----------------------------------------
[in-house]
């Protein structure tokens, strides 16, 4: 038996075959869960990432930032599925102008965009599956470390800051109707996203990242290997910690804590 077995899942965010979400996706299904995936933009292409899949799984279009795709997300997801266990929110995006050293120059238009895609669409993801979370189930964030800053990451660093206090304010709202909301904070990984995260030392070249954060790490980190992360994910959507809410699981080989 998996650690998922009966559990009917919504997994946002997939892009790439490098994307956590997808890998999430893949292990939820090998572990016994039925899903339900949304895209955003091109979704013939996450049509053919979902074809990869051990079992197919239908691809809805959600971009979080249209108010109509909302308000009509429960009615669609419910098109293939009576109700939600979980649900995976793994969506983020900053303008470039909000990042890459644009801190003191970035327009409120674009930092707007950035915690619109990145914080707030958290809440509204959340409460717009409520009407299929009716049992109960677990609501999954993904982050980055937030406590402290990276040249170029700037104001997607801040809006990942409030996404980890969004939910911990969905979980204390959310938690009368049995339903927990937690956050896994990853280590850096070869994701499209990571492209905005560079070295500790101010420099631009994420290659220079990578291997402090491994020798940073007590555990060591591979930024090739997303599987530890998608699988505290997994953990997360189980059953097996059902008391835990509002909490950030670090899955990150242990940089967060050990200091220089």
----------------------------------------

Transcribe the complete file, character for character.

[in-house]
């Protein structure tokens, strides 16, 4: 038996075959869960990432930032599925102008965009599956470390800051109707996203990242290997910690804590 077995899942965010979400996706299904995936933009292409899949799984279009795709997300997801266990929110995006050293120059238009895609669409993801979370189930964030800053990451660093206090304010709202909301904070990984995260030392070249954060790490980190992360994910959507809410699981080989 998996650690998922009966559990009917919504997994946002997939892009790439490098994307956590997808890998999430893949292990939820090998572990016994039925899903339900949304895209955003091109979704013939996450049509053919979902074809990869051990079992197919239908691809809805959600971009979080249209108010109509909302308000009509429960009615669609419910098109293939009576109700939600979980649900995976793994969506983020900053303008470039909000990042890459644009801190003191970035327009409120674009930092707007950035915690619109990145914080707030958290809440509204959340409460717009409520009407299929009716049992109960677990609501999954993904982050980055937030406590402290990276040249170029700037104001997607801040809006990942409030996404980890969004939910911990969905979980204390959310938690009368049995339903927990937690956050896994990853280590850096070869994701499209990571492209905005560079070295500790101010420099631009994420290659220079990578291997402090491994020798940073007590555990060591591979930024090739997303599987530890998608699988505290997994953990997360189980059953097996059902008391835990509002909490950030670090899955990150242990940089967060050990200091220089």